Much of the story takes place in Boston in and around Sean’s childhood home. Staying in this home, even if the purpose started with cleaning the place out so he could put the house on the market, triggers emotional and psychological pain Sean has stuffed way down and never truly dealt with. He’s skeptical of Lizzie’s relationship with his dad, figuring she must have been after him for what little money he had, and is surely turning her sights toward him. But she doesn’t act like a woman with dollar signs in her eyes. The kindness she shows him feels genuine, and whether he knows it or not, he’s hungry for kindness.
Lizzie tries to see the best in people, tries to find the positive in life. When she hears Sean having a nightmare, her goal is to soothe. When Sean turns conversation from himself, she’s not fooled but allows the conversation to shift to safer topics. She is more worried about the community health center she works for losing funding than she is about losing her job working there. When she learns about Sean’s childhood abuse, she doesn’t pity him or judge, she listens, she urges him to get into therapy, and she lets him know he’s still a strong man in her eyes. Lizzie is the person we all want as a friend, someone who can see the best in us and cheer us on. She’s no pushover, however. When Sean crosses the line with her, she pushes him back on his sorry ass.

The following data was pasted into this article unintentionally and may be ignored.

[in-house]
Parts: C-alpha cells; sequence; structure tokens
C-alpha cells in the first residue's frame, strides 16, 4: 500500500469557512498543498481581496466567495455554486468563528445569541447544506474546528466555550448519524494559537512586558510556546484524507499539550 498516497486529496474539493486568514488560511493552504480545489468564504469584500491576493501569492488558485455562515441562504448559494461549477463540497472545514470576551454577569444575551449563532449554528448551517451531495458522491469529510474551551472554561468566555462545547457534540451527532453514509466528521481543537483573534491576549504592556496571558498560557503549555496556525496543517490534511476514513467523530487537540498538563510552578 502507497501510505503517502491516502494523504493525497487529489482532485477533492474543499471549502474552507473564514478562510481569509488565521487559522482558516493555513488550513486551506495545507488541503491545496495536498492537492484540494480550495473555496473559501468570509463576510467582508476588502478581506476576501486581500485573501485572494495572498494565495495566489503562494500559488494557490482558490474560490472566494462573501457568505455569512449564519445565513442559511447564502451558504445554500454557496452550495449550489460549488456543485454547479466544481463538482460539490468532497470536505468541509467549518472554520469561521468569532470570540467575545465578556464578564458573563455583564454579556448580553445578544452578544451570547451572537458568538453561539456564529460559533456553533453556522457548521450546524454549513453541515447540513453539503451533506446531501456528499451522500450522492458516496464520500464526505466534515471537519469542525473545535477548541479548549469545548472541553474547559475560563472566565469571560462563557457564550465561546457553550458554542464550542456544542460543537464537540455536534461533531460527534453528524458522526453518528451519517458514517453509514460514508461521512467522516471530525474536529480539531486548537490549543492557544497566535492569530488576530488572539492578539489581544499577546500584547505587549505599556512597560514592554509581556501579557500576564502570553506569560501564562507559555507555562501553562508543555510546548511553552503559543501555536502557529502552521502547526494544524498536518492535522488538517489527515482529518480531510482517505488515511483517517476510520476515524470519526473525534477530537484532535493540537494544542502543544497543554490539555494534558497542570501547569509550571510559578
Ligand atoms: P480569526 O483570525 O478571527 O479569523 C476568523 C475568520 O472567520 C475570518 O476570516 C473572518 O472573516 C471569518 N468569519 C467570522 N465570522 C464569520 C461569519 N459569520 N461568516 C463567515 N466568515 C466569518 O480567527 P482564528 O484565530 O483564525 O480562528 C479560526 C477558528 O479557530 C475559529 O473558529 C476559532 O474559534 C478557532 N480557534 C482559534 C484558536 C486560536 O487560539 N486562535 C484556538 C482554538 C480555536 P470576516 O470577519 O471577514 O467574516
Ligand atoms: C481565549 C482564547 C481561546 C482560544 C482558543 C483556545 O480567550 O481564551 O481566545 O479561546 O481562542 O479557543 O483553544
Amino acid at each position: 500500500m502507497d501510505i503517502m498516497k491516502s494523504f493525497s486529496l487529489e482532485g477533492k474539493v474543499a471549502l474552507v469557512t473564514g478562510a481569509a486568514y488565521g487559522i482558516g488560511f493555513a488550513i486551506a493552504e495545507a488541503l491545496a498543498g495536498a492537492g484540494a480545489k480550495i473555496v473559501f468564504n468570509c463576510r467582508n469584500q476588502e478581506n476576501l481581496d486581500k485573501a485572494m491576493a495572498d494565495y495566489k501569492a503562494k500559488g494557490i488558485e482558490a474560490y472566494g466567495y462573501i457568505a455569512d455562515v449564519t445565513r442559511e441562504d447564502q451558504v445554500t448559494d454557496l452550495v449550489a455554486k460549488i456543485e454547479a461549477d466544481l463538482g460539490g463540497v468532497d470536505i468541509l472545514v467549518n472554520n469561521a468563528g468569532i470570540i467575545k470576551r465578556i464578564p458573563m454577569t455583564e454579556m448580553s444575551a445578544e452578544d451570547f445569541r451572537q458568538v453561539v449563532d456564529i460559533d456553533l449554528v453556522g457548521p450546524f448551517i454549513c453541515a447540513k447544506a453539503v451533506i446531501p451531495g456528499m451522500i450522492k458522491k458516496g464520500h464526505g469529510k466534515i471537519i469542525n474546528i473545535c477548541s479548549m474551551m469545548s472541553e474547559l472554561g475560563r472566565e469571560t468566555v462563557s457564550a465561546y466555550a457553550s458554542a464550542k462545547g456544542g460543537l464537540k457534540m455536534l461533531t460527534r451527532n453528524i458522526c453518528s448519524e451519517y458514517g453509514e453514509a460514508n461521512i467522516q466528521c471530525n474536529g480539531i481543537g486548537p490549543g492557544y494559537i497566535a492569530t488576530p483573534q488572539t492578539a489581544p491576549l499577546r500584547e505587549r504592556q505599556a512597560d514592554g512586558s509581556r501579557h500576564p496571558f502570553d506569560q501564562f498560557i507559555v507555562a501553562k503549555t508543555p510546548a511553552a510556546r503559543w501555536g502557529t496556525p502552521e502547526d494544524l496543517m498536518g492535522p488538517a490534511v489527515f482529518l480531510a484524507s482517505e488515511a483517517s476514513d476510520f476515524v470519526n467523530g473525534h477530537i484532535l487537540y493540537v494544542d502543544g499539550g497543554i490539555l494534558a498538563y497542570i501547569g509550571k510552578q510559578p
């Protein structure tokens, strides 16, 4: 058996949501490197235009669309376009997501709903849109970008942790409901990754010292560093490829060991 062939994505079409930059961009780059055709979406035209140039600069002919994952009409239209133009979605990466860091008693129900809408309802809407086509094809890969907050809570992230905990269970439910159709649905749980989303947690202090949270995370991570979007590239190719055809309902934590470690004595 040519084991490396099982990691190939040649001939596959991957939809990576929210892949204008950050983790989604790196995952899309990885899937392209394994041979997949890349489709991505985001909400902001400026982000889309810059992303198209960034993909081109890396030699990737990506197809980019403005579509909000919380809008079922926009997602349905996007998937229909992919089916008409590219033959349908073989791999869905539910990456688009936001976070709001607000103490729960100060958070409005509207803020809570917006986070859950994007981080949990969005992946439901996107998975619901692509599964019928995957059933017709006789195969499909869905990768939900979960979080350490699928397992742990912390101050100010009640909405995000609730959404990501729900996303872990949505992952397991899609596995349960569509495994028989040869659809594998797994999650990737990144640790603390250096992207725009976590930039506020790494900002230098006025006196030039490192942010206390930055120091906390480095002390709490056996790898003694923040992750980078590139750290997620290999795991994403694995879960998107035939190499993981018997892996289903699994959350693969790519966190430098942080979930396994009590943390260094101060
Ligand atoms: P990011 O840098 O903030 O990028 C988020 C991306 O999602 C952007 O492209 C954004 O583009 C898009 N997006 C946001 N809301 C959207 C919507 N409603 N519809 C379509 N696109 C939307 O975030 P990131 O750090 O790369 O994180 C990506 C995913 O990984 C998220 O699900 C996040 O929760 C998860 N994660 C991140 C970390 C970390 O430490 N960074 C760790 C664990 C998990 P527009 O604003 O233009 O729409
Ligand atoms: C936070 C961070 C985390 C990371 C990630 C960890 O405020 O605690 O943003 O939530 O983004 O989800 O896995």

Aside from the sparks that fly off the page whenever there’s a scene between Lizzie and Sean, I appreciated that the author didn’t try to smooth over the scars of childhood abuse. She didn’t dwell on the issues, but she also didn’t have Sean be magically healed by the love of a good woman. Sure, having unconditional support makes healing easier, but it takes years if not a lifetime of therapy to heal from those scars. Kudos to Jessica for getting this mostly right. I say mostly because a man who is slow to trust wouldn’t lose his heart in a weekend to a woman he just met. But this is Harlequin and when you only have 240 pages to tell a story, you rush things along.